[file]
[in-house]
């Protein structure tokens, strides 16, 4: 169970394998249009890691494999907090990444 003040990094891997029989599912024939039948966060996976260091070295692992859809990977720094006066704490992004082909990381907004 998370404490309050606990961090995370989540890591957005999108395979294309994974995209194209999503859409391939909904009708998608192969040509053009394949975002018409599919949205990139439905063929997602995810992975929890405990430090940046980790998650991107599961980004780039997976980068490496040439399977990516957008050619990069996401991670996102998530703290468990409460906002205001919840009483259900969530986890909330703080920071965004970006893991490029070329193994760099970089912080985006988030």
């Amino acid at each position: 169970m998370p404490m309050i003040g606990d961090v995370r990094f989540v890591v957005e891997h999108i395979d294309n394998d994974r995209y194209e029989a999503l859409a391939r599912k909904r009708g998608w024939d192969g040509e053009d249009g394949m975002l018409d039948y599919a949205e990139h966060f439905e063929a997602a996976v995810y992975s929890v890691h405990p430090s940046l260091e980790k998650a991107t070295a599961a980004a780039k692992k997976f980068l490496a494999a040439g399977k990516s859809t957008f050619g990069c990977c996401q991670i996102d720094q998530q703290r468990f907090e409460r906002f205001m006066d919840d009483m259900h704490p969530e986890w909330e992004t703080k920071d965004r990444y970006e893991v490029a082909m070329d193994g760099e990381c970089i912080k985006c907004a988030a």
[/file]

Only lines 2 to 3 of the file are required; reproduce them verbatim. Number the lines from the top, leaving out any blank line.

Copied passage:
């Protein structure tokens, strides 16, 4: 169970394998249009890691494999907090990444 003040990094891997029989599912024939039948966060996976260091070295692992859809990977720094006066704490992004082909990381907004 998370404490309050606990961090995370989540890591957005999108395979294309994974995209194209999503859409391939909904009708998608192969040509053009394949975002018409599919949205990139439905063929997602995810992975929890405990430090940046980790998650991107599961980004780039997976980068490496040439399977990516957008050619990069996401991670996102998530703290468990409460906002205001919840009483259900969530986890909330703080920071965004970006893991490029070329193994760099970089912080985006988030």
């Amino acid at each position: 169970m998370p404490m309050i003040g606990d961090v995370r990094f989540v890591v957005e891997h999108i395979d294309n394998d994974r995209y194209e029989a999503l859409a391939r599912k909904r009708g998608w024939d192969g040509e053009d249009g394949m975002l018409d039948y599919a949205e990139h966060f439905e063929a997602a996976v995810y992975s929890v890691h405990p430090s940046l260091e980790k998650a991107t070295a599961a980004a780039k692992k997976f980068l490496a494999a040439g399977k990516s859809t957008f050619g990069c990977c996401q991670i996102d720094q998530q703290r468990f907090e409460r906002f205001m006066d919840d009483m259900h704490p969530e986890w909330e992004t703080k920071d965004r990444y970006e893991v490029a082909m070329d193994g760099e990381c970089i912080k985006c907004a988030a």